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Getting up to speed with spikes

Published 6:39pm Thursday, June 12, 2014

There was a time when Pike County’s law enforcement officers rarely had to deploy spikes to catch someone driving excessive speeds. Pike County Sheriff’s Office Lt. Willie Cope said the department would use them once or twice a year.

Officers with the PIke County Sheriff’s Department participated in a training course on the proper way to deploy and use road spikes. (Messenger Photo / Mona Moore)
Officers with the PIke County Sheriff’s Department participated in a training course on the proper way to deploy and use road spikes.
(Messenger Photo / Mona Moore)

“Now, it’s three or four times a month,” he said.

Every Pike County Sheriff’s deputy carries a set of spikes in his vehicle to stop the reckless drivers before they harm themselves or someone else.

After a few recent incidents, Sheriff Russell Thomas scheduled refresher courses for all of his deputies. Spike deployment is one of many courses deputies take throughout the year. “Sheriff Thomas always keeps his people well-trained,” Cope said.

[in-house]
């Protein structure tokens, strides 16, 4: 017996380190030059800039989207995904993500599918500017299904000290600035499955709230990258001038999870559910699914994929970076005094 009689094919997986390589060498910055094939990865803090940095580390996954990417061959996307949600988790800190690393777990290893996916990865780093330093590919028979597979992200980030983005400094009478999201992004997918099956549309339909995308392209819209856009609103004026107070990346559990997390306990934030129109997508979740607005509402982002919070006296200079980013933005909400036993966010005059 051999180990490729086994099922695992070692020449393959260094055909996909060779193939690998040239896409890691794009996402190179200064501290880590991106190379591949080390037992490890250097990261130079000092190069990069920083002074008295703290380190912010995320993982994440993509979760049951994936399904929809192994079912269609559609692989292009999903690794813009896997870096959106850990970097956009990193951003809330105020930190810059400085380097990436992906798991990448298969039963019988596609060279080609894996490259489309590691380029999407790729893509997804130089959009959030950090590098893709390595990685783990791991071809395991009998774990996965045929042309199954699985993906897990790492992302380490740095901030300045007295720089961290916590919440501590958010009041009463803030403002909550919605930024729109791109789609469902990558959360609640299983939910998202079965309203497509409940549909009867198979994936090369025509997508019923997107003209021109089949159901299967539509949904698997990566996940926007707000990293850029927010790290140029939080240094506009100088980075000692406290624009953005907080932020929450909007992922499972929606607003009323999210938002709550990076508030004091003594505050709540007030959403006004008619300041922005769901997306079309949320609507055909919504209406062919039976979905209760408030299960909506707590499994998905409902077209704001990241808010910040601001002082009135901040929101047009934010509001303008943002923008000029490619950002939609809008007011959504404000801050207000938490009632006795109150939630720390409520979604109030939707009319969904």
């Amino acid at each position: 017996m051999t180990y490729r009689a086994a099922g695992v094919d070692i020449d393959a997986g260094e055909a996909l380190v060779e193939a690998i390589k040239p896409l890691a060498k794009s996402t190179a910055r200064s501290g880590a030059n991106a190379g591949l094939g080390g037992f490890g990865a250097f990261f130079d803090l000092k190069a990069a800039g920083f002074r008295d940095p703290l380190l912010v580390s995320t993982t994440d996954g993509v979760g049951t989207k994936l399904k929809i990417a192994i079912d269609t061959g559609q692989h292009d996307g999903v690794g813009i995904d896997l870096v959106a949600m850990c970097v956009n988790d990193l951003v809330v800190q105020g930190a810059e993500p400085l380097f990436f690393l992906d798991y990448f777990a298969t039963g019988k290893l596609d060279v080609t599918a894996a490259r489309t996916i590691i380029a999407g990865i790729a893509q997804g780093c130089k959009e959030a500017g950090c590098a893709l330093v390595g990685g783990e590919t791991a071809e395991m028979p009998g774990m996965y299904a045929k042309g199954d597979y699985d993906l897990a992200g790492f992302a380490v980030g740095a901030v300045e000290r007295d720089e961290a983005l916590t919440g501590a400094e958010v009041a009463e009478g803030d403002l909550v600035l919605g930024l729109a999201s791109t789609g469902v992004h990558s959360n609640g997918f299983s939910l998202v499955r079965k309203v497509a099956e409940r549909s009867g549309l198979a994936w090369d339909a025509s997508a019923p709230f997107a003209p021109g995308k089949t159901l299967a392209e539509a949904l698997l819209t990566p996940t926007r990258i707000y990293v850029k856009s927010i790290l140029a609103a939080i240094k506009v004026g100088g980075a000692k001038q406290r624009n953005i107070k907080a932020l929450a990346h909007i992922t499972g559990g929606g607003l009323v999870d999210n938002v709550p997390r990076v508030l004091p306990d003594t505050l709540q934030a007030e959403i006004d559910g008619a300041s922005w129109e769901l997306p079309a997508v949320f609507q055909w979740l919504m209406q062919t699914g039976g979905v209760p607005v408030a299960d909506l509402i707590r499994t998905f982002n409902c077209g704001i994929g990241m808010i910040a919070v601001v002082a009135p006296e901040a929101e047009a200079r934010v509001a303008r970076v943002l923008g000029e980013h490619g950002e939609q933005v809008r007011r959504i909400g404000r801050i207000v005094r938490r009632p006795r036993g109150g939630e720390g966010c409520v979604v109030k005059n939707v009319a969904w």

Small groups joined officers from Brundidge Police Department and other departments at Lockheed Martin’s training facility. They practiced deploying and quickly retrieving the device. They practiced how to handle the pursuit, including when and how to slow down while approaching spikes in the road without tipping their hand to the suspect.

Training officer Kevin Childs had each officer practice with a spike-less training set. He compared the set to slinkies or Legos, easy to use and just as easy to pack away. Deputies practiced two forms of deployment. For occasions when time was of the essence, they were shown how to quickly slide the spikes in the same motion someone would use to bowl.

“We try to train them to deploy spikes once a year,” Childs said. “This is just to keep everybody current. The more they train, the more it becomes second nature.”

In the last four weeks, spikes were deployed four times in Pike County, most recently to stop a 14-year-old who had stolen a vehicle in Enterprise.

“Fourteen … that’s a baby,” Cope said. “Man, he could drive. Those video games are teaching them how to drive like a racecar driver.

“Most of the cars that have been chased were coming from out of town,” Cope continued. “And we’re just going to make sure that we stop them before they come into the city or a well-populated area.”

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